That said, his husband, Lance LePere, not only works in fashion but works for him, as creative director of Kors’ women’s design. “The two of us will banter back and forth,” he says. But you are his boss! “I never think of that. We are collaborative.”

Michael Kors in his studio in New York, 1990. Photo / Getty Images
Michael Kors in his studio in New York, 1990. Photo / Getty Images

Just one of the fashion shibboleths Kors has disproved is that a brand can’t offer both the expensive and the middle market without the latter cannibalising the former. Yet the fact that you can buy a cross-body bag for £345 from Michael Michael Kors, his diffusion line, doesn’t seem to take the wind out of the sails of his catwalk collection, from which similar will set you back nearly three times that. Any past bumps in the financial road, such as when he filed for Chapter 11 bankruptcy in 1993, seem long gone. “We felt flush from success. There was this explosion of growth. We started spending money. There were ad campaigns, bigger shows. But you know that old adage, ‘Don’t count your chickens …’ "

Is he first and foremost a designer or a businessman? He pauses. “I am creatively pragmatic. When you open your own business with no money, no interest from anyone else, you’ve got to hustle. You’ve got to make it work.” And make it work he most definitely has, with bells on. Revenues last year were US$3.88 billion. A report last month by Women’s Wear Daily that Kors was plotting an exit was immediately rebutted by Capri Holdings, the brand’s parent company.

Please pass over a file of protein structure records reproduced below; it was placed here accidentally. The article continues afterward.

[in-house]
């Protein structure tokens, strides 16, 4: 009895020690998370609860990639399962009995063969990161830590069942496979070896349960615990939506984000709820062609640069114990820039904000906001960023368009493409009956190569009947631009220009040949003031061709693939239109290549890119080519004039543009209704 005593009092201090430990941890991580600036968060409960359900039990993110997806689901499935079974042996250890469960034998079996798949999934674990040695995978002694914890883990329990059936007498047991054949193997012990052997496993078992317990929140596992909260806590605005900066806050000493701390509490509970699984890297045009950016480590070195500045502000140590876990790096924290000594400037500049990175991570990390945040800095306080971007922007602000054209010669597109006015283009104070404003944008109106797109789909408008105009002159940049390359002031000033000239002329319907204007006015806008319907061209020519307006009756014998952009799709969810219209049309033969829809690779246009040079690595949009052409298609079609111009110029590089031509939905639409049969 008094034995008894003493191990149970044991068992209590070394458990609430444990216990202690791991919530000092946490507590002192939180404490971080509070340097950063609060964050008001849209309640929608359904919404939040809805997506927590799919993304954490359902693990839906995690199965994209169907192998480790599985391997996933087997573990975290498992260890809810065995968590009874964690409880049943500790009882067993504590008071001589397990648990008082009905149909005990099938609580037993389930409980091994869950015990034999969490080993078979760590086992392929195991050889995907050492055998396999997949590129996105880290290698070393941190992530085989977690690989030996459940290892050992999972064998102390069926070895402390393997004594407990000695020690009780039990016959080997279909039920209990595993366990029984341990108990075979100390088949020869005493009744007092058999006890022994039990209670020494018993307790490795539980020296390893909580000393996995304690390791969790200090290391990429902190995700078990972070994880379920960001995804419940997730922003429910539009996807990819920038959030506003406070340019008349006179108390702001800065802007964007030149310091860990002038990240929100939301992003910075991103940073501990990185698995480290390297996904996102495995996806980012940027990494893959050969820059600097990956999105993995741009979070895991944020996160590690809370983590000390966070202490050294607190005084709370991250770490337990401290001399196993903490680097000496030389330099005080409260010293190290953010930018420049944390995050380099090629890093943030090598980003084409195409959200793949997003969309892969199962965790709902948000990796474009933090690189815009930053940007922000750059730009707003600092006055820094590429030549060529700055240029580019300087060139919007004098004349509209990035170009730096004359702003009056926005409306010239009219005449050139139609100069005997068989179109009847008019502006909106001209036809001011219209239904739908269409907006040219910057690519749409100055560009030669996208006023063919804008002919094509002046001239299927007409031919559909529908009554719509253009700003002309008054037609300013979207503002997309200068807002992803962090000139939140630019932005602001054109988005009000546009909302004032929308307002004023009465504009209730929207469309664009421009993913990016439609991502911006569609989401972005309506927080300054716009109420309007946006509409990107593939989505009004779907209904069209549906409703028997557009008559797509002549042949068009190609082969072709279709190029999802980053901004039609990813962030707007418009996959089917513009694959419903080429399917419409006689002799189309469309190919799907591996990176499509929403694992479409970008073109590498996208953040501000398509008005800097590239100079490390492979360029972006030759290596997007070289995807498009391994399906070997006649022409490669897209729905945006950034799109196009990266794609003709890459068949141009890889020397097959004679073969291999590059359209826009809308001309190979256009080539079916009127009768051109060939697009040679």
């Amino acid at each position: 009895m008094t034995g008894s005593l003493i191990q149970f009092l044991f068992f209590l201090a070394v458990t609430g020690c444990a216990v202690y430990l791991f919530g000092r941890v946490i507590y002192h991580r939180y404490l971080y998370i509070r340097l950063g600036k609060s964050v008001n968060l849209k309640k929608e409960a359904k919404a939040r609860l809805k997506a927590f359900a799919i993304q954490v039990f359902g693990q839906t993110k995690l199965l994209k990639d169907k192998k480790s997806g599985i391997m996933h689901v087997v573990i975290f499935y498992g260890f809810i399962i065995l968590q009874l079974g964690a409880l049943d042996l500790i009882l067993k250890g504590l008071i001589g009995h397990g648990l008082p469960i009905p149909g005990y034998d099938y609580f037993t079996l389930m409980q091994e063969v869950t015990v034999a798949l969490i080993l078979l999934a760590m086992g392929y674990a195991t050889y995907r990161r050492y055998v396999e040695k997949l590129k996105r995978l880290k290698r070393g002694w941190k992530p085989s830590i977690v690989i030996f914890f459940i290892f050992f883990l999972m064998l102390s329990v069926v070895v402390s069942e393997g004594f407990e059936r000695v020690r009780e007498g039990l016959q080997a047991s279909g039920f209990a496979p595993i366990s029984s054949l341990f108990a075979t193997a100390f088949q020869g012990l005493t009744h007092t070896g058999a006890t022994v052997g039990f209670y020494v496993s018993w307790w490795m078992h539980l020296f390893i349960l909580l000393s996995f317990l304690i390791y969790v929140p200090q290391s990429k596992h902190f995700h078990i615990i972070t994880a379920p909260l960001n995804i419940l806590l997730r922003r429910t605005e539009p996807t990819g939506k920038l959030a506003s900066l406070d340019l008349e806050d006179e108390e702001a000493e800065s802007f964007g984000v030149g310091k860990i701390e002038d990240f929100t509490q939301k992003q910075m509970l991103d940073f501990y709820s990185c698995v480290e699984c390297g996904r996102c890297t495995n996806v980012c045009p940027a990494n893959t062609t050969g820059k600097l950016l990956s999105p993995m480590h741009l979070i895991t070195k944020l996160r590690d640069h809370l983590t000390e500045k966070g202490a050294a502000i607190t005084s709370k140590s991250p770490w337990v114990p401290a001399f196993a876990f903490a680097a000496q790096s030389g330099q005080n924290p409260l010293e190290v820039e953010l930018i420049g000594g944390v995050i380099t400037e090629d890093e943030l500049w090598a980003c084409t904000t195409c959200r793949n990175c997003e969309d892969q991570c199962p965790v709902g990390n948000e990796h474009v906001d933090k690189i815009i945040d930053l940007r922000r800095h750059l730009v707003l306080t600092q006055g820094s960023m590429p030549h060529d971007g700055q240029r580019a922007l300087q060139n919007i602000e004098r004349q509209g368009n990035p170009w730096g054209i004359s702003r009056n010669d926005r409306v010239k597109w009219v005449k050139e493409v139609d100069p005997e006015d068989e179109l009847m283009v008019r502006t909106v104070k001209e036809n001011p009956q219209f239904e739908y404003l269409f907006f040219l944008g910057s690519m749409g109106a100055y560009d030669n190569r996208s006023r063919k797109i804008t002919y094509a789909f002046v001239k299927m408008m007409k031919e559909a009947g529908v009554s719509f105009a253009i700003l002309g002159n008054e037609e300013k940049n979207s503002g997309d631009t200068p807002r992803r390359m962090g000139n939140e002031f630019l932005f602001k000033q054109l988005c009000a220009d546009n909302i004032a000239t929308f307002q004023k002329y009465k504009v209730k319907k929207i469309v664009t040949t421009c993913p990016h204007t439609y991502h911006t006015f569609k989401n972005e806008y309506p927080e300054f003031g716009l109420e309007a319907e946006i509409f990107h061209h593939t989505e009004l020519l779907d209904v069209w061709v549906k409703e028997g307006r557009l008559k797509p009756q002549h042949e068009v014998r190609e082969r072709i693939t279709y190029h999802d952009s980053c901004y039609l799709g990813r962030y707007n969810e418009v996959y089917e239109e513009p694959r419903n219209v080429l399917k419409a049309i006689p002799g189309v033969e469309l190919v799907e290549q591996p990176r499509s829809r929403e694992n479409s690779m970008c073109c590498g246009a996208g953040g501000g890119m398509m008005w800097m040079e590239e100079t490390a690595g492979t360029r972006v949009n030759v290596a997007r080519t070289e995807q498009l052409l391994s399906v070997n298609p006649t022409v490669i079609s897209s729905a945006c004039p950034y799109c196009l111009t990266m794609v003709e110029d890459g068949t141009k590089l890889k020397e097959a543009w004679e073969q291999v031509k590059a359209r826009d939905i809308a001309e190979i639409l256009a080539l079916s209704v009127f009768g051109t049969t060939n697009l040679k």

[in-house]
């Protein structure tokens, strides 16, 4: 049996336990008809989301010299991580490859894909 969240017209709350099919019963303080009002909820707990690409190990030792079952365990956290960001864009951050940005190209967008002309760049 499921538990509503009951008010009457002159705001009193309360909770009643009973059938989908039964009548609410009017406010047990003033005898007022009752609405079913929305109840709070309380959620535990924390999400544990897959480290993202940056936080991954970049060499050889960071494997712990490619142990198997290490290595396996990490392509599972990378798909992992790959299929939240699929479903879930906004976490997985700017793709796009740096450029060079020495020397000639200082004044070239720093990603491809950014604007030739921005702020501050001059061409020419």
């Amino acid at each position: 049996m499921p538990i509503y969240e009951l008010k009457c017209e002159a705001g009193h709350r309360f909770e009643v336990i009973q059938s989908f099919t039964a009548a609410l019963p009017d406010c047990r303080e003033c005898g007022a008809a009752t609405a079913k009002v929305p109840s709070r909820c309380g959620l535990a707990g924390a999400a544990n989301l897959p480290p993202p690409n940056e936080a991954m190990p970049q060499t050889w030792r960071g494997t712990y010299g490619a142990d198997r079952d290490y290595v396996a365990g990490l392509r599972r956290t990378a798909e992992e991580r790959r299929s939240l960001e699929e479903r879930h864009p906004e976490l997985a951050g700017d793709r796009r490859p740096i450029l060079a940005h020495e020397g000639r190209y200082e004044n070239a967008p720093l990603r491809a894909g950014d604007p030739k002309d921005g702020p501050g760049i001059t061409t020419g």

Kors is a major donor to charities such as God’s Love We Deliver, which provides 7,200 free meals a day to New Yorkers with “life-altering illnesses”. “Going into their kitchens and mincing celery really means something to me.” So he is a dab hand at celery? “No. When I first did it they told me it was all wrong. I do like decorating the cakes, but I am also not very good with the icing bag.”

A lifelong Democrat, Kors once said that his career highlight was when Michelle Obama wore a dress of his for her first official White House portrait. I am told in advance not to ask how he feels at the possibility of another fan of the label, Melania Trump, wearing it in the White House once again.

When Melania picked a Kors number for her husband’s first joint address to Congress in 2017, the brand issued a statement saying she “has been a longtime client at our New York boutique. She has a keen understanding of what works best for her and her lifestyle”. In other words, she picks it out and, more importantly, pays for it herself. Nothing to do with us.

Our time is up and Kors is off to meet some of his biggest-spending clients before the show starts. “I love meeting my clients,” he says. Except, perhaps, for one.

This article originally appeared in The Times.